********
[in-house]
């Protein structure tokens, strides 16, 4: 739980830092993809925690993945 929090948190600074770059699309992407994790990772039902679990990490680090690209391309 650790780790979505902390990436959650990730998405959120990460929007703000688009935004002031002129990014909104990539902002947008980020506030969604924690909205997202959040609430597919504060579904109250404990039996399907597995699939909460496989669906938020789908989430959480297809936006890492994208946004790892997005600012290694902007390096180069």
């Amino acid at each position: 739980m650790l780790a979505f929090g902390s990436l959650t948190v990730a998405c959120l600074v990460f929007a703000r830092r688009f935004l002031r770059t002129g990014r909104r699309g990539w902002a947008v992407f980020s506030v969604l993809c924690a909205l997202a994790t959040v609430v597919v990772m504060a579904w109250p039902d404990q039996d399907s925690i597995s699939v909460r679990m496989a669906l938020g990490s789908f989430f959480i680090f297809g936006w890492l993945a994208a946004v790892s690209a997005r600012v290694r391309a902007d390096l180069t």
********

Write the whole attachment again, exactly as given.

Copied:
[in-house]
């Protein structure tokens, strides 16, 4: 739980830092993809925690993945 929090948190600074770059699309992407994790990772039902679990990490680090690209391309 650790780790979505902390990436959650990730998405959120990460929007703000688009935004002031002129990014909104990539902002947008980020506030969604924690909205997202959040609430597919504060579904109250404990039996399907597995699939909460496989669906938020789908989430959480297809936006890492994208946004790892997005600012290694902007390096180069």
């Amino acid at each position: 739980m650790l780790a979505f929090g902390s990436l959650t948190v990730a998405c959120l600074v990460f929007a703000r830092r688009f935004l002031r770059t002129g990014r909104r699309g990539w902002a947008v992407f980020s506030v969604l993809c924690a909205l997202a994790t959040v609430v597919v990772m504060a579904w109250p039902d404990q039996d399907s925690i597995s699939v909460r679990m496989a669906l938020g990490s789908f989430f959480i680090f297809g936006w890492l993945a994208a946004v790892s690209a997005r600012v290694r391309a902007d390096l180069t």